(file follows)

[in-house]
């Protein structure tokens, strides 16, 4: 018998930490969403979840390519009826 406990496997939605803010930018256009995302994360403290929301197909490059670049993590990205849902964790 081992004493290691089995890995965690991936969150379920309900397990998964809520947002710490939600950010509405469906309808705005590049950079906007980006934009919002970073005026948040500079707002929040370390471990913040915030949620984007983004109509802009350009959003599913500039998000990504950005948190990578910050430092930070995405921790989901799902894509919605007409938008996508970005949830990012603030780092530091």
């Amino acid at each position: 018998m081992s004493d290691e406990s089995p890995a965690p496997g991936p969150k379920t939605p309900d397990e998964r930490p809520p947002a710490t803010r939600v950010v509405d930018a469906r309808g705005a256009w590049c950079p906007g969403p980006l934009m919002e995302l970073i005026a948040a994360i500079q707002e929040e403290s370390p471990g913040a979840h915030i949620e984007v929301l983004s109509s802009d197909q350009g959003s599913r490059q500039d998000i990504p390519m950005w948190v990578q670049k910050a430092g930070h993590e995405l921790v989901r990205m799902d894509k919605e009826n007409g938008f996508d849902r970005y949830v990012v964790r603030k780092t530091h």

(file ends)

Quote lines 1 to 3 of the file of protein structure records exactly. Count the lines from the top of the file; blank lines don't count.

[in-house]
């Protein structure tokens, strides 16, 4: 018998930490969403979840390519009826 406990496997939605803010930018256009995302994360403290929301197909490059670049993590990205849902964790 081992004493290691089995890995965690991936969150379920309900397990998964809520947002710490939600950010509405469906309808705005590049950079906007980006934009919002970073005026948040500079707002929040370390471990913040915030949620984007983004109509802009350009959003599913500039998000990504950005948190990578910050430092930070995405921790989901799902894509919605007409938008996508970005949830990012603030780092530091």
């Amino acid at each position: 018998m081992s004493d290691e406990s089995p890995a965690p496997g991936p969150k379920t939605p309900d397990e998964r930490p809520p947002a710490t803010r939600v950010v509405d930018a469906r309808g705005a256009w590049c950079p906007g969403p980006l934009m919002e995302l970073i005026a948040a994360i500079q707002e929040e403290s370390p471990g913040a979840h915030i949620e984007v929301l983004s109509s802009d197909q350009g959003s599913r490059q500039d998000i990504p390519m950005w948190v990578q670049k910050a430092g930070h993590e995405l921790v989901r990205m799902d894509k919605e009826n007409g938008f996508d849902r970005y949830v990012v964790r603030k780092t530091h």